Longer Hospital Stay, but No Greater Death Risk, in Gallbladder Surgery
Despite longer hospital stays and higher costs, adults with cystic fibrosis (CF) do not have a greater risk of death from surgery to remove the gallbladder — called a cholecystectomy — compared with people who do not have CF, a study reported.
“Importantly, we found that cholecystectomy had very low in-hospital mortality that was not significantly different from the general population,” the scientists wrote.
However, the total hospital charges for such surgery for CF patients were about $10,000 more than the overall costs for people without the genetic disorder who underwent the procedure. And those with CF also stayed in the hospital an average of four days longer than those in the general population.
“These results should inform the discussion between clinicians and patients with CF when cholecystectomy is considered,” the researchers wrote.
The study, “Outcomes of inpatient cholecystectomy among adults with cystic fibrosis in the United States,” was published in the World Journal of Gastrointestinal Endoscopies.
Patients with CF often experience biliary and gallbladder disorders due to the high expression (levels) of CFTR — the protein whose mutations cause CF. The high prevalence of gallstones in this patient population may be due in part to the prolonged transport of bile through the biliary ducts. Along with the increasing use of CFTR modulators, reports of higher prevalence of gallstones as patients age indicate that biliary and gallbladder disorders are becoming more frequent.
These disorders may ultimately require removal of the gallbladder, a small organ under the liver responsible for bile secretions in the digestive tract. Gallbladder removal surgery in the general population is now the most common elective abdominal surgery performed in the U.S., according to research from 2012, which noted that more than 750,000 operations were being done annually in the country.
But concerns over surgical complications, and reports of higher mortality compared with the general population, have made this approach rare in those with CF.
However, a team of researchers from The Ohio State University Wexner Medical Center noted here that the surgical case series focusing on cholecystectomy in CF was completed more than 25 years ago, before the advent of new, less-invasive technologies now available. The researchers hypothesized that these recent surgical techniques, and changing patient characteristics, make the outcomes of this surgery similar in CF patients and the general population.
To test this theory, the team performed a retrospective analysis using the Nationwide Inpatient Sample (NIS) from 2002 to 2014. The NIS is one of the largest publicly available databases in the U.S. with data from more than 35 million hospitalizations annually.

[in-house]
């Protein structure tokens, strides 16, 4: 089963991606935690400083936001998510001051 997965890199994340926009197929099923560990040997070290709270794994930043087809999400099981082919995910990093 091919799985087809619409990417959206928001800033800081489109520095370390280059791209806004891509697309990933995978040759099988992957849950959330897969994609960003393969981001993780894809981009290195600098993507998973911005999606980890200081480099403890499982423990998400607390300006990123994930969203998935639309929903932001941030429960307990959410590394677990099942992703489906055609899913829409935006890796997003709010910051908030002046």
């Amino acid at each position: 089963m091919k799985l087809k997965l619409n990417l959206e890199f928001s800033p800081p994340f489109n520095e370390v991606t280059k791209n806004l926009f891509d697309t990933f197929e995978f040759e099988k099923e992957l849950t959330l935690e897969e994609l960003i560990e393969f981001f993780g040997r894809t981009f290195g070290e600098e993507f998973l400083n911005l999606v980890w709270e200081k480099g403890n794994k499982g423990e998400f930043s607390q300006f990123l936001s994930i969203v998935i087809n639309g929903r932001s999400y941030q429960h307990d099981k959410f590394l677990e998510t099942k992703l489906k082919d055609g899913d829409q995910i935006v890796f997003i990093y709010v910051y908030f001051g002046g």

This study included 5,976,224 adults who underwent cholecystectomy, 1,239 of whom had CF.
The CF patients were younger thank those without the disease (mean age 31.3 vs. 53.8), and more likely to be white (90.9% vs. 68.2%), have private insurance (52.2% vs. 42.8%), receive treatment at an urban teaching hospital (74.8% vs. 41.1%), and have chronic respiratory failure (1.96% vs. 0.27%).
The surgery indications between people with CF and those without also were different. Patients with CF were more likely to have gallstone disease without gallbladder swelling and have motility impairment in the biliary, but were less likely to undergo surgery for acute gallbladder swelling.
Ultimately, mortality associated with the surgeries was not significantly different between patients with or without CF. In fact, rates were less than 1% in each group.
However, those with CF had longer hospital stays and higher hospital costs. They also underwent a laparoscopic surgery — a minimally invasive approach to access the abdominal area — more often. Analysis of patients who underwent this type of surgery showed a higher mean length of hospital stay (9.4 days vs. 5.2 days) and total hospital costs ($25,891 vs. $14,103).
The scientists noted that previous research — in cases involving sinus surgeries — indicated that longer hospital stays for CF patients are not the result of complications but instead of extended monitoring and intravenous (into-the-vein) antibiotics. “Our study shows this also appears to be true for cholecystectomy,” the investigators wrote.
The rates of post-surgery complications and pulmonary complications were not significantly different between the CF and non-CF groups.
Among the patients with CF, 973 (78.6%) underwent laparoscopic surgery. Compared with the group that underwent open surgery, the laparoscopic patients were more likely to be female, and had shorter hospital stays (8.9 days vs. 14.5 days) and greater hospital costs ($23,288 vs. $43,024). Notably, there was no difference in mortality between these two groups.
“Among patients with CF, laparoscopic approach reduces resource utilization and minimizes post-operative complications,” the team wrote.
As for study limitations, the scientists noted that they were not able to account for characteristics such as medication use, nutritional status, and pulmonary function.